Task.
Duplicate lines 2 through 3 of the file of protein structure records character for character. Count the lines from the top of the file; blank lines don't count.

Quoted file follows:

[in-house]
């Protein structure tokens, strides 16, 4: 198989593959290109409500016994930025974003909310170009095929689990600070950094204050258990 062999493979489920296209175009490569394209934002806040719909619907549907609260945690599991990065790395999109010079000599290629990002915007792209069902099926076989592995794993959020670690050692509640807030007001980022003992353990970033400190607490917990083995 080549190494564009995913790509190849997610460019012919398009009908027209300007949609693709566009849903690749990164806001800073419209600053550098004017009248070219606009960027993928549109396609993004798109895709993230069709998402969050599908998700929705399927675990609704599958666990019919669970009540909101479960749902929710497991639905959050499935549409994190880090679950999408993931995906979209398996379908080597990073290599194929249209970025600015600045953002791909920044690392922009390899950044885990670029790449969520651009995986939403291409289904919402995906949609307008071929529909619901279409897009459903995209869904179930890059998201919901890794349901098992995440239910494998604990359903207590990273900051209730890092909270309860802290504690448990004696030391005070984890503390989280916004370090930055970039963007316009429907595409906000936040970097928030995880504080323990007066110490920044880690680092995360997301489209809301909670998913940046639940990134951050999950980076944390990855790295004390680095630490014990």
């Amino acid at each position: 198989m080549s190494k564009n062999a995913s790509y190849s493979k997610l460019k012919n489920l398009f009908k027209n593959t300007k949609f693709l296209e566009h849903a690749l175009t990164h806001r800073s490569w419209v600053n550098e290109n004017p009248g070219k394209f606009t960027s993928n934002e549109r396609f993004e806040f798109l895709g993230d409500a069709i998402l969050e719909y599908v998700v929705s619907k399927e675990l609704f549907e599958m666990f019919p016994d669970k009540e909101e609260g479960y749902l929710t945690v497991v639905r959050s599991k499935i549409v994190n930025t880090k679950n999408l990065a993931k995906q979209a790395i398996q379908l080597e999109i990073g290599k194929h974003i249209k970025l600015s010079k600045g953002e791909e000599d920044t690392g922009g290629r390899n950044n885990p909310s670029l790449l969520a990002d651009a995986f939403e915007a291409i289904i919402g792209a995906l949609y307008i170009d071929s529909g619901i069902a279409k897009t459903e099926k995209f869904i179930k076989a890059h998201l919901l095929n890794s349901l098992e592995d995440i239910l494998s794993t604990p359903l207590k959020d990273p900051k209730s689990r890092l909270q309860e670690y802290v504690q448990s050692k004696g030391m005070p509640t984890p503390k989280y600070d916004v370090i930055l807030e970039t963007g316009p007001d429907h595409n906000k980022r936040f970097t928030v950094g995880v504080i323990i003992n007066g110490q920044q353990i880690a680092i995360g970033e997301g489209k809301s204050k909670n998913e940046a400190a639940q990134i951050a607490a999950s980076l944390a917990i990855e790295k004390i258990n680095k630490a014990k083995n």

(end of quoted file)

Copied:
């Protein structure tokens, strides 16, 4: 198989593959290109409500016994930025974003909310170009095929689990600070950094204050258990 062999493979489920296209175009490569394209934002806040719909619907549907609260945690599991990065790395999109010079000599290629990002915007792209069902099926076989592995794993959020670690050692509640807030007001980022003992353990970033400190607490917990083995 080549190494564009995913790509190849997610460019012919398009009908027209300007949609693709566009849903690749990164806001800073419209600053550098004017009248070219606009960027993928549109396609993004798109895709993230069709998402969050599908998700929705399927675990609704599958666990019919669970009540909101479960749902929710497991639905959050499935549409994190880090679950999408993931995906979209398996379908080597990073290599194929249209970025600015600045953002791909920044690392922009390899950044885990670029790449969520651009995986939403291409289904919402995906949609307008071929529909619901279409897009459903995209869904179930890059998201919901890794349901098992995440239910494998604990359903207590990273900051209730890092909270309860802290504690448990004696030391005070984890503390989280916004370090930055970039963007316009429907595409906000936040970097928030995880504080323990007066110490920044880690680092995360997301489209809301909670998913940046639940990134951050999950980076944390990855790295004390680095630490014990």
């Amino acid at each position: 198989m080549s190494k564009n062999a995913s790509y190849s493979k997610l460019k012919n489920l398009f009908k027209n593959t300007k949609f693709l296209e566009h849903a690749l175009t990164h806001r800073s490569w419209v600053n550098e290109n004017p009248g070219k394209f606009t960027s993928n934002e549109r396609f993004e806040f798109l895709g993230d409500a069709i998402l969050e719909y599908v998700v929705s619907k399927e675990l609704f549907e599958m666990f019919p016994d669970k009540e909101e609260g479960y749902l929710t945690v497991v639905r959050s599991k499935i549409v994190n930025t880090k679950n999408l990065a993931k995906q979209a790395i398996q379908l080597e999109i990073g290599k194929h974003i249209k970025l600015s010079k600045g953002e791909e000599d920044t690392g922009g290629r390899n950044n885990p909310s670029l790449l969520a990002d651009a995986f939403e915007a291409i289904i919402g792209a995906l949609y307008i170009d071929s529909g619901i069902a279409k897009t459903e099926k995209f869904i179930k076989a890059h998201l919901l095929n890794s349901l098992e592995d995440i239910l494998s794993t604990p359903l207590k959020d990273p900051k209730s689990r890092l909270q309860e670690y802290v504690q448990s050692k004696g030391m005070p509640t984890p503390k989280y600070d916004v370090i930055l807030e970039t963007g316009p007001d429907h595409n906000k980022r936040f970097t928030v950094g995880v504080i323990i003992n007066g110490q920044q353990i880690a680092i995360g970033e997301g489209k809301s204050k909670n998913e940046a400190a639940q990134i951050a607490a999950s980076l944390a917990i990855e790295k004390i258990n680095k630490a014990k083995n």